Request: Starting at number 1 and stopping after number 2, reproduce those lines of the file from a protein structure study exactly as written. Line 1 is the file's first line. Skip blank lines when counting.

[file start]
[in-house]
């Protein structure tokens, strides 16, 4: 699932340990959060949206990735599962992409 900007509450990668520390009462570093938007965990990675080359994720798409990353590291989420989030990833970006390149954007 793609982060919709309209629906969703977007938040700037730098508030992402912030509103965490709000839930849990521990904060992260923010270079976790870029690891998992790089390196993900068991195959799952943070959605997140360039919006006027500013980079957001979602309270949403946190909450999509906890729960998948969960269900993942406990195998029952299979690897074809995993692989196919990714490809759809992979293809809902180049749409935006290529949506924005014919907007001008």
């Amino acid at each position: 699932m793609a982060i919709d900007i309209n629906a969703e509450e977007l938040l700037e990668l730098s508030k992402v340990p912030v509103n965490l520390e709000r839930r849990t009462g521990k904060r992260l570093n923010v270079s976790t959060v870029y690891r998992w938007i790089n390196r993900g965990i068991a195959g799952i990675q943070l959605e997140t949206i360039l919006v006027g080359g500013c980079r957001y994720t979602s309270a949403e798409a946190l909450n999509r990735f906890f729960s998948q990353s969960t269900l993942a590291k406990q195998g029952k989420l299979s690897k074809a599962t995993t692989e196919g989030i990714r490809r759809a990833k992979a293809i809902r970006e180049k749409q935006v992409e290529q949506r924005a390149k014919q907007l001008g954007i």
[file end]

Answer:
[in-house]
């Protein structure tokens, strides 16, 4: 699932340990959060949206990735599962992409 900007509450990668520390009462570093938007965990990675080359994720798409990353590291989420989030990833970006390149954007 793609982060919709309209629906969703977007938040700037730098508030992402912030509103965490709000839930849990521990904060992260923010270079976790870029690891998992790089390196993900068991195959799952943070959605997140360039919006006027500013980079957001979602309270949403946190909450999509906890729960998948969960269900993942406990195998029952299979690897074809995993692989196919990714490809759809992979293809809902180049749409935006290529949506924005014919907007001008």